- Replant. You can replant your propagated succulents once they have established roots. Put them on display in a recycled planter.
- The roots should be examined every six months to determine whether you need to transfer your plants to a larger pot. Espoma’s Cactus can be used to routinely feed your succulents. For optimal results, use liquid plant food.
Can you make a succulent grow taller?
The majority of succulents are graceful low-growing plants that neatly tuck into cracks in rockeries, flower beds, pots, and between pavement stones. Although succulent pruning is not typically necessary, it is a simple procedure that can be used on plants that grow long and lose the compact character that makes them so coveted. Understanding how to trim a leggy succulent can help you get the plant back to the size you want while also giving you plant material for another one of these resilient, simple plants.
When you complain that your plant is too tall, you should regulate it. This could be caused by blooms, leaves, or stalks, and the plant may end up seeming smaller or not fitting into its original location. The type of plant you are growing will determine what to do if your succulents get too tall.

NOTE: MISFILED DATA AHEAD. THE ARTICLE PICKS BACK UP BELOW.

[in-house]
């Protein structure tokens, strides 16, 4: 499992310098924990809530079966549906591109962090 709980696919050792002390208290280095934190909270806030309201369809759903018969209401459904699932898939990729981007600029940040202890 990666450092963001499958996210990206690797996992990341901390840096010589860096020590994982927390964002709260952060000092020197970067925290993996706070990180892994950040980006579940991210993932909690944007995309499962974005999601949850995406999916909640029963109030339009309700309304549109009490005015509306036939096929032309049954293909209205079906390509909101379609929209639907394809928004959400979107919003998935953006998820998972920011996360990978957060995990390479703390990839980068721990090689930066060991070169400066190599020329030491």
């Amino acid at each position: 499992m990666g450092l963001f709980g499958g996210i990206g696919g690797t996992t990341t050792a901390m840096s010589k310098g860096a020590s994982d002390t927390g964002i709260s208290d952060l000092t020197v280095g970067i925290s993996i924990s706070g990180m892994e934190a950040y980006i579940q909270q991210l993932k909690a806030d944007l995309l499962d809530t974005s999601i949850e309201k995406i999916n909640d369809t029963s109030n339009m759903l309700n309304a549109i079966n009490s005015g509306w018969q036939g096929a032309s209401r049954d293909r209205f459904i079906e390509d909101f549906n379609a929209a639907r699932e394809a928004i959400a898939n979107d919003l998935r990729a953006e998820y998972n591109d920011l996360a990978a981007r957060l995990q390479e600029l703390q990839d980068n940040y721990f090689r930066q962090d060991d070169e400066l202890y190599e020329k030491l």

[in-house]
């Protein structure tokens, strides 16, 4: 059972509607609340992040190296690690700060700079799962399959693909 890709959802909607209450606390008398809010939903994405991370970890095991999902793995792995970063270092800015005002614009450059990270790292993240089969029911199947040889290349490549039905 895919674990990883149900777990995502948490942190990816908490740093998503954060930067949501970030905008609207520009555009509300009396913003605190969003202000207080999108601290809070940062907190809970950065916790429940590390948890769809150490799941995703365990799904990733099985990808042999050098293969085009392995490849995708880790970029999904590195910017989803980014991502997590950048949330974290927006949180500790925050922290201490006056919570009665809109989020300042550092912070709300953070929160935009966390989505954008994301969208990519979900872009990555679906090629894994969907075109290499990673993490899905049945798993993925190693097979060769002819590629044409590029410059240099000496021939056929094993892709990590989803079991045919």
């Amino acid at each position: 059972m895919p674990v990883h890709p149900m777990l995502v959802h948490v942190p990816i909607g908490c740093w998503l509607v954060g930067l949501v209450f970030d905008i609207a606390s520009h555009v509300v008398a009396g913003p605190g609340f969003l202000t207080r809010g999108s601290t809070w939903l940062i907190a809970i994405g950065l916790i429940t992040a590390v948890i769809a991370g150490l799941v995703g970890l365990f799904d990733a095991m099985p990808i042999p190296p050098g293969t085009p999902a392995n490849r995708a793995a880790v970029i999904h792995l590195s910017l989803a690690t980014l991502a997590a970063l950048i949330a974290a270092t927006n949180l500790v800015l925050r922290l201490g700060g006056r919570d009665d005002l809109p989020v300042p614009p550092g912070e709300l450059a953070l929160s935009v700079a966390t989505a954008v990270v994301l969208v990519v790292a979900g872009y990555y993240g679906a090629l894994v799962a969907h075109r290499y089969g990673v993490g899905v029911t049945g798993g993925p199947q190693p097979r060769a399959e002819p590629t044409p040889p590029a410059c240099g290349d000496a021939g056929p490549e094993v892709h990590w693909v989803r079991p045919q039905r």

Plants go through a process known as etioliation when they are grown indoors or in other low light environments. The plant is stretching upward to catch more light, which causes the stem to lengthen. Transferring the plant to a southern exposure is the straightforward answer. But that leggy party is still left after this. Fortunately, it is possible to top leggy succulent plants, which will remove the excessively tall portion and encourage the growth of new, more compact shoots.
How come my succulents are so lanky?
Almost all succulents will expand “if not given enough light, they become lanky. But more light-sensitive than other succulents are those that change color in response to stress. Their response can be swift, releasing etiolated “growth in just a couple of days. Additionally, stretching out succulents with rosette shapes like Echeveria, Graptoveria, and Graptosedum would make them appear worse from an aesthetic standpoint.
Why is my cactus growing taller?
When they don’t receive enough sunshine, succulents swell out. The succulent will first begin to turn and bend in the direction of the light source.
As it grows, the leaves will spread farther apart, making the plant taller.